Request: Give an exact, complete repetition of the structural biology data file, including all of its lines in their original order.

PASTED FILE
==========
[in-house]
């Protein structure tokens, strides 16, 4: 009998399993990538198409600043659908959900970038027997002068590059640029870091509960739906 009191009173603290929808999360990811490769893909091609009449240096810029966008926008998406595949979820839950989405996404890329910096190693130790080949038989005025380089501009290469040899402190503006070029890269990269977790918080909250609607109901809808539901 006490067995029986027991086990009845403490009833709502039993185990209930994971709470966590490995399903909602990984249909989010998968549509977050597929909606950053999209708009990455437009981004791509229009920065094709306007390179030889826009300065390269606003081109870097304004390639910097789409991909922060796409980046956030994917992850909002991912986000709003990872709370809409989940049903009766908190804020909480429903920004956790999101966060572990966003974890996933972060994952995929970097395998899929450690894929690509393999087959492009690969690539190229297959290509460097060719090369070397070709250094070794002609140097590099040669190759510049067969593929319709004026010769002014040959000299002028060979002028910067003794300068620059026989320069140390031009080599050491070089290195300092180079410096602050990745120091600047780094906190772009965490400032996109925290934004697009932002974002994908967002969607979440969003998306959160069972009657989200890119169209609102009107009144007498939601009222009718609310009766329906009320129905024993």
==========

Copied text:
[in-house]
């Protein structure tokens, strides 16, 4: 009998399993990538198409600043659908959900970038027997002068590059640029870091509960739906 009191009173603290929808999360990811490769893909091609009449240096810029966008926008998406595949979820839950989405996404890329910096190693130790080949038989005025380089501009290469040899402190503006070029890269990269977790918080909250609607109901809808539901 006490067995029986027991086990009845403490009833709502039993185990209930994971709470966590490995399903909602990984249909989010998968549509977050597929909606950053999209708009990455437009981004791509229009920065094709306007390179030889826009300065390269606003081109870097304004390639910097789409991909922060796409980046956030994917992850909002991912986000709003990872709370809409989940049903009766908190804020909480429903920004956790999101966060572990966003974890996933972060994952995929970097395998899929450690894929690509393999087959492009690969690539190229297959290509460097060719090369070397070709250094070794002609140097590099040669190759510049067969593929319709004026010769002014040959000299002028060979002028910067003794300068620059026989320069140390031009080599050491070089290195300092180079410096602050990745120091600047780094906190772009965490400032996109925290934004697009932002974002994908967002969607979440969003998306959160069972009657989200890119169209609102009107009144007498939601009222009718609310009766329906009320129905024993």